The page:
We still have not addressed the impact that the accretor in the LMXB has on our interpretation. If the compact object in a GC-LMXB is a black hole, those with luminosities erg s don’t require RGB star companions. In any case, the compact objects in bright Milky Way GC-LMXBs are all neutron stars. Only 4 black hole candidates have been identified to date, with two detected in radio and not X-ray (Strader et al., 2012), and two with X-ray luminosities erg s (Chomiuk et al., 2013; Miller-Jones et al., 2015). Nonetheless, Ivanova et al. (2010) found that RGB stars have a similar effect on the production of black hole LMXBs indirectly by increasing the formation rates of the seeds (LMXBs with red giant donors) of black hole-white dwarf binaries.

6.5 RGB Star Proxies and Metallicity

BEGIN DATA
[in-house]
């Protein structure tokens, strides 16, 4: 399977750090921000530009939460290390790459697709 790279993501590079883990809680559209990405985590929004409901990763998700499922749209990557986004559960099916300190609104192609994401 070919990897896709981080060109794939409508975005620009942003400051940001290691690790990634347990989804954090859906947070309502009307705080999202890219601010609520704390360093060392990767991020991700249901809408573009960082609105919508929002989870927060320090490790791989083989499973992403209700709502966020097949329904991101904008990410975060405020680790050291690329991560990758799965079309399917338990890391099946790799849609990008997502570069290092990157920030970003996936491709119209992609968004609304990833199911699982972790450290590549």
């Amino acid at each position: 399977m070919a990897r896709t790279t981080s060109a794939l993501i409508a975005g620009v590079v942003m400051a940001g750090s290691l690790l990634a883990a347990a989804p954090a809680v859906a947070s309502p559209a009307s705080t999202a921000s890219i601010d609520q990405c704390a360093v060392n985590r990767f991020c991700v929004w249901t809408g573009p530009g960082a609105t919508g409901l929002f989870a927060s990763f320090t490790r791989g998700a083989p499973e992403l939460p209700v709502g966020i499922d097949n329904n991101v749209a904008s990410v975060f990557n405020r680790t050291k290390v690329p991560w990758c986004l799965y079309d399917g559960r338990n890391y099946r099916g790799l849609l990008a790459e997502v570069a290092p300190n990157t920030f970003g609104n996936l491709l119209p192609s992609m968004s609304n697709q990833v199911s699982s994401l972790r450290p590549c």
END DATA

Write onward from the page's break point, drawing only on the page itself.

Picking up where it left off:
Our study attempted to address why metal-rich GCs produce more LMXBs than metal-poor GCs by investigating the relationship between the number density of RGB stars in a GC and GC metallicity. Even if our sample of GC-LMXBs does not have RGB star donors, we are still probing the relationship between the number density of RGB stars and metallicity of all GCs and not just those with an LMXB. If all metal-rich GCs had much higher RGB star densities than metal-poor ones, it would be evidence to support the impact of GC metallicity on LMXB formation (we point out that N13 did find a trend of increasing number counts on the RGB bump with increasing metallicity). In Figure 5, the RGB star number density does appear to be larger for metal-rich LMXBs compared to the best-fitting relation, and the overall distribution is correlated with [Fe/H] based on Spearman and Kendall Rank tests. However, we caution that the explicit dependence of volume on , which is correlated with both LMXB formation and metallicity, biases this result. As we stated above, the correlation of  with [Fe/H] is purely dynamical as a result of Galactocentric distance effects from tidal interactions. When investigating the effect of RGB star density on GC metallicity, it is difficult to remove the correlation that density (through ) has on metallicity.